- Christopher Mims, “PZ Myers, ScienceBlogs.com’s lead blogger, is being sued for libel” (20 August 2007).
- SA Smith, “Kook Sues PZ — NOT a Joke” (20 August 2007).
- Brandon Keim, “Pseudoscience not Selling? Just Sue a Science Blogger for Libel” (20 August 2007).
- Daylight Atheism, “A Legal Development” (20 August 2007).
- Scott Pilutik, “stuart pivar v. seed media group, llc and paul z. myers” (20 August 2007).
- Ian Ramjohn, “And the magic word isâ€¦crackpot” (20 August 2007).
- John Pieret, “Crackpot Suit” (20 August 2007) and “Crackpot Suit, Part Deux” (21 August 2007).
- William K. Wolfrum, “Crackpot sues noted science blogger for calling him a crackpot” (21 August 2007).
- JLT, “ PZ Myers und die Seed Media Group werden verklagt” (21 August 2007).
- Timothy Sandefur, “Pivarâ€™s Libel Suit Against PZ Myers” (21 August 2007).
- Teresa Nielsen Hayden, “Some idiot is suing PZ Myers” (21 August 2007).
- Phil Plait, “PZ being sued by ‘crackpot’” (21 August 2007).
- Andrea Bottaro, “So Sue Me” (21 August 2007). See in particular the comment by attorney Peter Irons.
- PZ Myers, “No comment” (21 August 2007).
- Chris Clarke, “Crackpot thug Stuart Pivar sues PZ over book review” (21 August 2007).
- Susannah A., “Is it censorship season or something?” (21 August 2007).
- Ed Darrell, “P. Z. Myers sued for libel; what is crackpot science?” (22 August 2007).
- Kathryn Cramer, “Background to the Stuart Pivar Lawsuit: Money as ‘a Form of Behavior’” (22 August 2007).
- John Lynch, “Epic Takedown of Pivar” (24 August 2007).
- Monado, “Stuart Pivar is a classic crackpot” (27 August 2007).
- PZ Myers, “The inevitable has occurred” (28 August 2007).
- DarkSyde, “Is There Anything Doughnuts Can’t Do?” (30 August 2007).
- PZ Myers, “I’m beginning to feel a bit sorry for the guy” (30 August 2007), with a comment by DarkSyde.
- Christopher Mims, “Busted: PR Flacks who ran afoul of the science blogosphere, including a brand new flack for Stuart Pivar who showed up right here on this blog” (31 August 2007).
- Blake Stacey, “PR Flacks for Pivar!” (31 August 2007).
- CP Staff, “Monkey’s Uncle” (5 September 2007).
- PZ Myers, “Last little whimper of the Pivar story” (6 September 2007), with a comment by Peter Irons.
- PZ Myers, “Altenberg 2008 is over” (19 July 2008).
When I think of the people I’ve angered on the Internet, this kind of censorship-by-intimidation gives me pause. . . and then makes me want to load up on 1.21 jigawatts of caffeine and sound a barbaric yawp over the networks of the world.
UPDATE: As I did for Michael Behe’s The Edge of Evolution, I’m going to collect links on this subject and list them on this post. I don’t plan to gather everything, but pages which offer original insight or information will be welcome.
UPDATE (25 August 2007): You may recall that attorney and retired law professor Peter Irons commented at the Panda’s Thumb, calling Pivar’s complaint “a patently frivolous lawsuit.” At the time, Irons wrote,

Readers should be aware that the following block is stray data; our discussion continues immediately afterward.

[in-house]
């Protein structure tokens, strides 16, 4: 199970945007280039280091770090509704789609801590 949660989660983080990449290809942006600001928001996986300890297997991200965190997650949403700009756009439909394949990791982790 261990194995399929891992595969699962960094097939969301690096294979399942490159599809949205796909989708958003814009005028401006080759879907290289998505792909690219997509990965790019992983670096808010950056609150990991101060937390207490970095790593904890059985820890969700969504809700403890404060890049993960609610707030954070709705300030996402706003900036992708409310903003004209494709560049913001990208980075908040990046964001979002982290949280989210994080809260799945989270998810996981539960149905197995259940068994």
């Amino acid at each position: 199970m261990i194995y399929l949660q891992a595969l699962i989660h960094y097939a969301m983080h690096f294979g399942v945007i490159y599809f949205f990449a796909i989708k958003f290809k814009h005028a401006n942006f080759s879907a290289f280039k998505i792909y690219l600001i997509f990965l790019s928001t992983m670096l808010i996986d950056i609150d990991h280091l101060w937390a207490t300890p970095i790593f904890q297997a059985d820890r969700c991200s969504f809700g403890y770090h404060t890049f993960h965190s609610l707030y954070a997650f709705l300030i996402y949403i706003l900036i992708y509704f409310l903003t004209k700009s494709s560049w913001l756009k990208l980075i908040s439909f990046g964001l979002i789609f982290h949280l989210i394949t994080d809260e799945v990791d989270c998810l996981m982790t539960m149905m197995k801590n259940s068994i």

I have learned a lot more about Pivar, including his alleged â€œfriendshipâ€ with Steve Gould (who was my close friend from our college days in the 1950s until he died in 2002), but I wonâ€™t post it here.
Irons has followed up this comment by writing to Pivar himself. Before taking apart Pivar’s complaint, Irons notes,
As an aside, if Steve were still alive, I think he would have a viable defamation action against you for your false statements about his views, but thatâ€™s a moot point.
To summarize the rest, the supposed precedent cited in Pivar’s complaint is worthless, and the precedent which does apply — Underwood Dudley‘s dealings with a litigious math crank — is entirely in PZ Myers’ favor. Furthermore, “Ryland Press, Inc.,” the publisher of both versions of Lifecode, suffers from a severe case of nonexistence. On top of that, Axiom House, which advertises Lifecode, chose to do so as a personal favor to Pivar himself, and has not sold any copies.
So much for the millions of dollars, eh?
UPDATE (28 August 2007): Woo hoo! Peter Irons reports that Pivar’s attorney withdrew the suit today! He says,
PZ, thanks for mentioning my small contribution to convincing Pivar that his case was crap. Let’s see, over the past 9 days I’ ve put in about 40 hours on this case, and I charge $200 an hour, so PZ owes me $8000. Just kidding: I did this because I admire PZ and despise rich bullies like Pivar. Here’s my pay: a commenter on one blog said “I want to have Peter Irons’ baby.” Wow! and another said, “Let’s send him home-baked cookies.” Chocolate chip, please. Seriously, if this kind of time-suck can happen to people like PZ, it could happen to anyone who says “boo” to a crackpot. But maybe Pivar’s humiliating back-down will prevent other crackpots from trying the same tactic. Now, back to whittling on my front porch.
But in a bizarre and shocking twist, Stuart Pivar’s lawyer — Michael J. Little — is now threatening Irons with noise of legal action.
UPDATE (13 September 2007): For the epilogue to this affair, see my post Stuart Pivar: Man and Myth.